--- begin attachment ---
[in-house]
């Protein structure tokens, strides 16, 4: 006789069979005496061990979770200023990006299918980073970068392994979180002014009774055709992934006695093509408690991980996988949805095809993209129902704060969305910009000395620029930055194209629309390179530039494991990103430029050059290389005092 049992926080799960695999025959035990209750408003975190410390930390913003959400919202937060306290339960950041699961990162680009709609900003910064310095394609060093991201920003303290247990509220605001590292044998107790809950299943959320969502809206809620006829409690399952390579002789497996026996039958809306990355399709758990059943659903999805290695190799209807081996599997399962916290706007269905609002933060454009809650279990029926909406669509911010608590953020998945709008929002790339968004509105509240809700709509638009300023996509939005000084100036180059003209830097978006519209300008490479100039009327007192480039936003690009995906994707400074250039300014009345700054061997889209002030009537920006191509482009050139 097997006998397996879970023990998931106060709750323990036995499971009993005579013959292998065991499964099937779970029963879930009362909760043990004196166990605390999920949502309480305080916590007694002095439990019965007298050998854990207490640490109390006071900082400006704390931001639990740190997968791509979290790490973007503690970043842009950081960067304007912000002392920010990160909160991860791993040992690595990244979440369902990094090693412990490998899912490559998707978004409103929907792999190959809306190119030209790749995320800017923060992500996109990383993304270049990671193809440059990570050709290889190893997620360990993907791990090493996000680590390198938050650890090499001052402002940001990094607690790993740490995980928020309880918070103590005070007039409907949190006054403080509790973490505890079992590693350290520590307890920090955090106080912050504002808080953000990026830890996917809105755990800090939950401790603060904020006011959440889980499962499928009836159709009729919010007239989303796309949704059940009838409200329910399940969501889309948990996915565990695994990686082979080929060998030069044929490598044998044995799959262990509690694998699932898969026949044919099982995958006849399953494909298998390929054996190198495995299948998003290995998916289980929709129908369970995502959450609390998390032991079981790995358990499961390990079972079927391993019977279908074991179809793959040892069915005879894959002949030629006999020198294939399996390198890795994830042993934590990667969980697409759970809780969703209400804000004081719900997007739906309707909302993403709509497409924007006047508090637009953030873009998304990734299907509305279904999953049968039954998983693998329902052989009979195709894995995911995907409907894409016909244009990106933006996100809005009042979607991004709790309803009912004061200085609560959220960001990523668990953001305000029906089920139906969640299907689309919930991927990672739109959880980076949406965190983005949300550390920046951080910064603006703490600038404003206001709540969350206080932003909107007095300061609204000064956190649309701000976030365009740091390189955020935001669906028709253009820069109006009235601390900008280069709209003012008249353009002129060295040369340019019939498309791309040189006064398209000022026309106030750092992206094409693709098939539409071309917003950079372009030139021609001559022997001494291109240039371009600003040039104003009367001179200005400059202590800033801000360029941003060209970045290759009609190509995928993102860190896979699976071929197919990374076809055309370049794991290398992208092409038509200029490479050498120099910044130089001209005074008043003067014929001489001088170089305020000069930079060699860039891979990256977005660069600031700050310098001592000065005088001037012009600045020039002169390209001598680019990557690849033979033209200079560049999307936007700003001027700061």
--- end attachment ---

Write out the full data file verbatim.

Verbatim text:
[in-house]
């Protein structure tokens, strides 16, 4: 006789069979005496061990979770200023990006299918980073970068392994979180002014009774055709992934006695093509408690991980996988949805095809993209129902704060969305910009000395620029930055194209629309390179530039494991990103430029050059290389005092 049992926080799960695999025959035990209750408003975190410390930390913003959400919202937060306290339960950041699961990162680009709609900003910064310095394609060093991201920003303290247990509220605001590292044998107790809950299943959320969502809206809620006829409690399952390579002789497996026996039958809306990355399709758990059943659903999805290695190799209807081996599997399962916290706007269905609002933060454009809650279990029926909406669509911010608590953020998945709008929002790339968004509105509240809700709509638009300023996509939005000084100036180059003209830097978006519209300008490479100039009327007192480039936003690009995906994707400074250039300014009345700054061997889209002030009537920006191509482009050139 097997006998397996879970023990998931106060709750323990036995499971009993005579013959292998065991499964099937779970029963879930009362909760043990004196166990605390999920949502309480305080916590007694002095439990019965007298050998854990207490640490109390006071900082400006704390931001639990740190997968791509979290790490973007503690970043842009950081960067304007912000002392920010990160909160991860791993040992690595990244979440369902990094090693412990490998899912490559998707978004409103929907792999190959809306190119030209790749995320800017923060992500996109990383993304270049990671193809440059990570050709290889190893997620360990993907791990090493996000680590390198938050650890090499001052402002940001990094607690790993740490995980928020309880918070103590005070007039409907949190006054403080509790973490505890079992590693350290520590307890920090955090106080912050504002808080953000990026830890996917809105755990800090939950401790603060904020006011959440889980499962499928009836159709009729919010007239989303796309949704059940009838409200329910399940969501889309948990996915565990695994990686082979080929060998030069044929490598044998044995799959262990509690694998699932898969026949044919099982995958006849399953494909298998390929054996190198495995299948998003290995998916289980929709129908369970995502959450609390998390032991079981790995358990499961390990079972079927391993019977279908074991179809793959040892069915005879894959002949030629006999020198294939399996390198890795994830042993934590990667969980697409759970809780969703209400804000004081719900997007739906309707909302993403709509497409924007006047508090637009953030873009998304990734299907509305279904999953049968039954998983693998329902052989009979195709894995995911995907409907894409016909244009990106933006996100809005009042979607991004709790309803009912004061200085609560959220960001990523668990953001305000029906089920139906969640299907689309919930991927990672739109959880980076949406965190983005949300550390920046951080910064603006703490600038404003206001709540969350206080932003909107007095300061609204000064956190649309701000976030365009740091390189955020935001669906028709253009820069109006009235601390900008280069709209003012008249353009002129060295040369340019019939498309791309040189006064398209000022026309106030750092992206094409693709098939539409071309917003950079372009030139021609001559022997001494291109240039371009600003040039104003009367001179200005400059202590800033801000360029941003060209970045290759009609190509995928993102860190896979699976071929197919990374076809055309370049794991290398992208092409038509200029490479050498120099910044130089001209005074008043003067014929001489001088170089305020000069930079060699860039891979990256977005660069600031700050310098001592000065005088001037012009600045020039002169390209001598680019990557690849033979033209200079560049999307936007700003001027700061």